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Self-taught and self-tuned, guitarist/photographer Richard Leo Johnson takes listeners on a thirteen-part voyage on his Fingertip Ship. Though he pays tribute to Jazz legends Tony Bennett, Stephane Grappelli, Django Reinhardt and Jaco Pastorius and explores the feelings of Pink Floyd and The Who, Johnson’s technique, style and delivery are unlike any other performer. Often hitting the frets without knowing exactly what "key" he may be in (if any), Johnson’s intuitive and idiosyncratic approach ranges from the delicate and spare to the blindingly frenetic. Raised in the heart of America, Johnson explores classic and contemporary domestic moods as well as sounds of lands and times far distant, from the traditional Eastern koto-esque minors of "Empitsu No Uta" to the acoustically futuristic "Prometheus Meets The Digital Age." Though Johnson himself once presumed recordings of Leo Kotke and John McLaughlin to be the offerings of one person, it is hard to imagine in Johnson’s own case how ten fingers could produce so many intricate layers of sound. Despite a few selections revealing the impromptu nature of Johnson’s composition through occasional stutter and repetition, Johnson’s Ship sails on rather smoothly for most of the voyage.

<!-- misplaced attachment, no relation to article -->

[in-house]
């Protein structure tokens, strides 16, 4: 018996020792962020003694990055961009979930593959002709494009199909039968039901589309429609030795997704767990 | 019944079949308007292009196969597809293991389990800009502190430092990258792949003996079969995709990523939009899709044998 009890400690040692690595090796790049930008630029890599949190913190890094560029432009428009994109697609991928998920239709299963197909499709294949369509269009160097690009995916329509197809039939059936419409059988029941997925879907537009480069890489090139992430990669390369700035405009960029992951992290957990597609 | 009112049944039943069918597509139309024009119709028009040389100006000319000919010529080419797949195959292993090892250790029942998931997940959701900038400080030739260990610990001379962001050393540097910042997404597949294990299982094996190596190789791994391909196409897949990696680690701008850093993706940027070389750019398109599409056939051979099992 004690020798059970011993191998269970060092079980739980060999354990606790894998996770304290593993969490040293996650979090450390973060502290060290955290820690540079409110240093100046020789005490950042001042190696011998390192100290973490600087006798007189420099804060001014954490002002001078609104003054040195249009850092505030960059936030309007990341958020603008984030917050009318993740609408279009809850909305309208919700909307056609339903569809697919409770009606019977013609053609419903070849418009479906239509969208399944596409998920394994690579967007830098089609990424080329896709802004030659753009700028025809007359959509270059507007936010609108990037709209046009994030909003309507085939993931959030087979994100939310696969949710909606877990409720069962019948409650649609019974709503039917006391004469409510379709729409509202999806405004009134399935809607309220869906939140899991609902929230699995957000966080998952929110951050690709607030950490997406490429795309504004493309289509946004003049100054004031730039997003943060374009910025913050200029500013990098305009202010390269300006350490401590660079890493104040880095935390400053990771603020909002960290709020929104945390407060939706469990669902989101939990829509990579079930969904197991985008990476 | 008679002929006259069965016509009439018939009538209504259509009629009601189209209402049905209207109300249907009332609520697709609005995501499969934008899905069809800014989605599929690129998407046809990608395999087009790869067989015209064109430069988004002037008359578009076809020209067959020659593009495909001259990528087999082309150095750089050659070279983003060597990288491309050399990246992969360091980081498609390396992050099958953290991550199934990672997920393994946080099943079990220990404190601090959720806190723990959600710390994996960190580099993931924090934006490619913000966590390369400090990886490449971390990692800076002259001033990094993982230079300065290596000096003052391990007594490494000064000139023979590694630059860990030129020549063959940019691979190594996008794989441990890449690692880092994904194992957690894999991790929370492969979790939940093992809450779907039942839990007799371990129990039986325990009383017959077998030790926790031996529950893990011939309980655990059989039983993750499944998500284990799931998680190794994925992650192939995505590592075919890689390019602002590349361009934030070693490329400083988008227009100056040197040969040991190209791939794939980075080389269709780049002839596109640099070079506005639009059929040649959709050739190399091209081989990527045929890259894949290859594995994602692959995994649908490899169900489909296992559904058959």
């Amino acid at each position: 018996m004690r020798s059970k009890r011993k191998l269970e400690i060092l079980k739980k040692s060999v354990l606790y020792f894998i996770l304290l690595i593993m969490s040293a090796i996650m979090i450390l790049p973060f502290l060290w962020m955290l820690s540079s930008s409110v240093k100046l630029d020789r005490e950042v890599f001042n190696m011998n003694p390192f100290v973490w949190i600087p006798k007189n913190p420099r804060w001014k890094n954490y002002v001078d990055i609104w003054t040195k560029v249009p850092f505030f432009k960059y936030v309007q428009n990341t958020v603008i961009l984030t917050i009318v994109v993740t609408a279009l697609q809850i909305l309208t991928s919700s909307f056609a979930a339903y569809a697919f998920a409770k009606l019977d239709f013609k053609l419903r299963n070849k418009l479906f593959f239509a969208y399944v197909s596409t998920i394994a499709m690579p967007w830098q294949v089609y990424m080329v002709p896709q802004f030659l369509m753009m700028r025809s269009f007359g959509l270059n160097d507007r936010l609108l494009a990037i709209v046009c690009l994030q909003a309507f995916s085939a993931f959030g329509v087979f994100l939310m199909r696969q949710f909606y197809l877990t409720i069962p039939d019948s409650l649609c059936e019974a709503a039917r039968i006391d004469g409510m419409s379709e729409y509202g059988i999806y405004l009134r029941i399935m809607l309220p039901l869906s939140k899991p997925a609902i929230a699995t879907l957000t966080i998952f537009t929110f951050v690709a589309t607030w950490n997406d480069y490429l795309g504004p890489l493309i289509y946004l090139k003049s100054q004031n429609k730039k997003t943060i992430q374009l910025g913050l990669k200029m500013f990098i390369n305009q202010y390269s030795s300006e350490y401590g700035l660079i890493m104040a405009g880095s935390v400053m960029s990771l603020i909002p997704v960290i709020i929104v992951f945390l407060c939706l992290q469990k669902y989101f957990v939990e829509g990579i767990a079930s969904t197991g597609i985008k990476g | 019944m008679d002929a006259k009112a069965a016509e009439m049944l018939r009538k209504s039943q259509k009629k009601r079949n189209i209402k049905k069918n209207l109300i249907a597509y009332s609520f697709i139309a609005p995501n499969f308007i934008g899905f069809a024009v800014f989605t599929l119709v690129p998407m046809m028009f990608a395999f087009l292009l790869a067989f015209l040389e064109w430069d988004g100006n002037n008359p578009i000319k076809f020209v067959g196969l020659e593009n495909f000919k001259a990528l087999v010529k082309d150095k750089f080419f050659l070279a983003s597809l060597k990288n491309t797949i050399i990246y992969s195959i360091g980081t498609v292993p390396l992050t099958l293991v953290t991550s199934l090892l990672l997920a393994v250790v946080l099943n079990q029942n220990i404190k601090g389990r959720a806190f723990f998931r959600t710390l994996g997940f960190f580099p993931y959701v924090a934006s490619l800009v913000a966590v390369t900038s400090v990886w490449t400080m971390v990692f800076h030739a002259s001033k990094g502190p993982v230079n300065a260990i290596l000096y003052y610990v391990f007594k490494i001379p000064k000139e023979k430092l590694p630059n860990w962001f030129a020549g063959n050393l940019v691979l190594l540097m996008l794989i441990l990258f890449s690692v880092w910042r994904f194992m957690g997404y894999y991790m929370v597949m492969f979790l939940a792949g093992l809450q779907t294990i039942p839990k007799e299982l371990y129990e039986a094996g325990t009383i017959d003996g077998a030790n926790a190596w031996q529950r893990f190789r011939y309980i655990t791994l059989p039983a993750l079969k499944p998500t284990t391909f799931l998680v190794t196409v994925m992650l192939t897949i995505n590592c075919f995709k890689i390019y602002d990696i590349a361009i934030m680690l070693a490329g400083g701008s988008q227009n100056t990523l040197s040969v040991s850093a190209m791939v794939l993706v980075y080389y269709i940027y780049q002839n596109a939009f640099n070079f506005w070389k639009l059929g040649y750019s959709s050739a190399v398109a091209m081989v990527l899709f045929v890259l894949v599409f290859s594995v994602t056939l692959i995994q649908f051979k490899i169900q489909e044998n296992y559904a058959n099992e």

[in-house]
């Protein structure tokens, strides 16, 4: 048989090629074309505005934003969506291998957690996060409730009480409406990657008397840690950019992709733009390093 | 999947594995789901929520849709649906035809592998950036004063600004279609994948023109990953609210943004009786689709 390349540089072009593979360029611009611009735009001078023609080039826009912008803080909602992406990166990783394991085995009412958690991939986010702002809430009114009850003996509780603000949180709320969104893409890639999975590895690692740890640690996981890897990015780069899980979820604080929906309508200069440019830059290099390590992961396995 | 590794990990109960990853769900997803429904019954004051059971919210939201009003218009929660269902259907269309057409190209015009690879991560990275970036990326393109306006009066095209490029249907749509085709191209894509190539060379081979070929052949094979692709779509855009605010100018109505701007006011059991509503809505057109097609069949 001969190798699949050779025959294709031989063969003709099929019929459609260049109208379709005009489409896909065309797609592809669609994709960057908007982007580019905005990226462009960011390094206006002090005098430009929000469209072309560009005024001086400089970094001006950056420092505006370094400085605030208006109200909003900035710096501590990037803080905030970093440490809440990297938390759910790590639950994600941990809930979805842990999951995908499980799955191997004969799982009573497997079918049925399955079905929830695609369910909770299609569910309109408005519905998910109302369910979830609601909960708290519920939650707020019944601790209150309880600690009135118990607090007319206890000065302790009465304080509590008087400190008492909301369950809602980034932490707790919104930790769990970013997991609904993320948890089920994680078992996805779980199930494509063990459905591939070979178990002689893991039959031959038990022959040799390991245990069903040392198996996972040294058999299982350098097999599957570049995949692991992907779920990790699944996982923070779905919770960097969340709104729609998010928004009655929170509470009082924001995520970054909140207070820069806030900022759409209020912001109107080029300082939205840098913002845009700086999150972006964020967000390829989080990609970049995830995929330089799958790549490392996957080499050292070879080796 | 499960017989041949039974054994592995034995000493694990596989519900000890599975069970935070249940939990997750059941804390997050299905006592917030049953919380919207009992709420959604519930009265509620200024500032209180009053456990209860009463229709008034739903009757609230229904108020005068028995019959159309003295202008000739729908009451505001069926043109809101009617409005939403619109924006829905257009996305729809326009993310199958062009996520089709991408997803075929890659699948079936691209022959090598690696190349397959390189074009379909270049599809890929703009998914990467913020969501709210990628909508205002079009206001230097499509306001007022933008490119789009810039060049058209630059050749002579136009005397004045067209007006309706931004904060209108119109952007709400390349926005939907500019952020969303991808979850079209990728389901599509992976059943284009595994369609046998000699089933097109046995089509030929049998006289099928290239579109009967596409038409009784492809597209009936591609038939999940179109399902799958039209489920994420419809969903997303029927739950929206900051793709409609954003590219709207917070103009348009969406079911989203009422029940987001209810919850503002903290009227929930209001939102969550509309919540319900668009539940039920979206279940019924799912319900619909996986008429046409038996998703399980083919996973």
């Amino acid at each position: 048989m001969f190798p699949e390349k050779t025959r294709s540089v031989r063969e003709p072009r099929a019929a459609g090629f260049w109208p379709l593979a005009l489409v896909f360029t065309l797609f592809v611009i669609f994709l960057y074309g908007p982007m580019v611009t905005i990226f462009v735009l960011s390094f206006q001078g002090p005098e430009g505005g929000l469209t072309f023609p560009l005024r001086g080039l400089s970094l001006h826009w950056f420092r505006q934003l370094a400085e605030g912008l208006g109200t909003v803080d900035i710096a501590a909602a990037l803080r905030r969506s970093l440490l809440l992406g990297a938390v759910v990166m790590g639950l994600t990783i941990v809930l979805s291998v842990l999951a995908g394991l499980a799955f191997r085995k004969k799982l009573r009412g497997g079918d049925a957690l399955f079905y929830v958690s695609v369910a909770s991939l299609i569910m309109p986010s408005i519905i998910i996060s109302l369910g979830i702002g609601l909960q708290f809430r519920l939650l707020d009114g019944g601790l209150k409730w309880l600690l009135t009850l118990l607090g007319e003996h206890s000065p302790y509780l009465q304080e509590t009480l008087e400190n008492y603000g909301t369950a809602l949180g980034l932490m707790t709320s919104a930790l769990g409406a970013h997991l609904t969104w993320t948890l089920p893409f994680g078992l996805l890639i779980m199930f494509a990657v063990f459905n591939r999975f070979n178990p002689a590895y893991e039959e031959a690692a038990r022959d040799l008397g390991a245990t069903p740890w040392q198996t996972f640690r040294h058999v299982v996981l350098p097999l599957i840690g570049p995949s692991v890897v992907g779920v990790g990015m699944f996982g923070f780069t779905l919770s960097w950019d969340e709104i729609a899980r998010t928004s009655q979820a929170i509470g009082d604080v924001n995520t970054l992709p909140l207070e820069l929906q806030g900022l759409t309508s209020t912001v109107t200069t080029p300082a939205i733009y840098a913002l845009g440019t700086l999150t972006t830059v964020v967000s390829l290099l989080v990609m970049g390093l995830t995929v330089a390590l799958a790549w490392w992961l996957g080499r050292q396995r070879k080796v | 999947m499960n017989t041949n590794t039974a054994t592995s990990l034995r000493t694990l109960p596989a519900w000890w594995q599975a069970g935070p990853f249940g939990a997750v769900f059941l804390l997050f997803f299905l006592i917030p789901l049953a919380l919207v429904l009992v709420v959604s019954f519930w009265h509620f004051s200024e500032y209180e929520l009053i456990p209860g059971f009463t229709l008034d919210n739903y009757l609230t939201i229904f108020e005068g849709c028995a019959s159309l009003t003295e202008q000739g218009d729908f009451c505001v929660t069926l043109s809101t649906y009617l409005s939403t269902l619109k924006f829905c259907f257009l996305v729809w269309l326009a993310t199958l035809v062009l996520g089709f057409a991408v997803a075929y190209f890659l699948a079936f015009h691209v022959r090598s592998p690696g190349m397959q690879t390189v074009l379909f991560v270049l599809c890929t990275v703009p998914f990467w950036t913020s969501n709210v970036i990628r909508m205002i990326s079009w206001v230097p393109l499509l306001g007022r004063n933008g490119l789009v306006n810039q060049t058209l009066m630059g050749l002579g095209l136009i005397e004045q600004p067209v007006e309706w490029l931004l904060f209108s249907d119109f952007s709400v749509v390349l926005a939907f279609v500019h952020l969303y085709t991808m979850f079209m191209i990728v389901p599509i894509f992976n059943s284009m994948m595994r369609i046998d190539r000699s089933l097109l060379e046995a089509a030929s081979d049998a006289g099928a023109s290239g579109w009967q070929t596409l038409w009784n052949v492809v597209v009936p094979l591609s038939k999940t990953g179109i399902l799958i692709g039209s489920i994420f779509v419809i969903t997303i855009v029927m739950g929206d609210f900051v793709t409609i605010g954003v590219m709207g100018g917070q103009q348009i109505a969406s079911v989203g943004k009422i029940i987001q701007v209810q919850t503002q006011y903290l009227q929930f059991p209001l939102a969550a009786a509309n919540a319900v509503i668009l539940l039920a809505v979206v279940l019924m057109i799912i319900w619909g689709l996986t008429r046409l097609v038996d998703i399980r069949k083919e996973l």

I love jazz because anything is possible; it has few rules and the best jazz breaks those ones. I prefer free improv because it doesn't really have any rules at all.
I was first exposed to jazz in my teens (in the late sixties).
The first jazz record I bought was Filles de Kilimanjaro by Miles Davis, shortly followed by Extrapolation by John McLaughlin.
My advice to new listeners is to listen as widely as possible and not to make snap judgments--stick with it.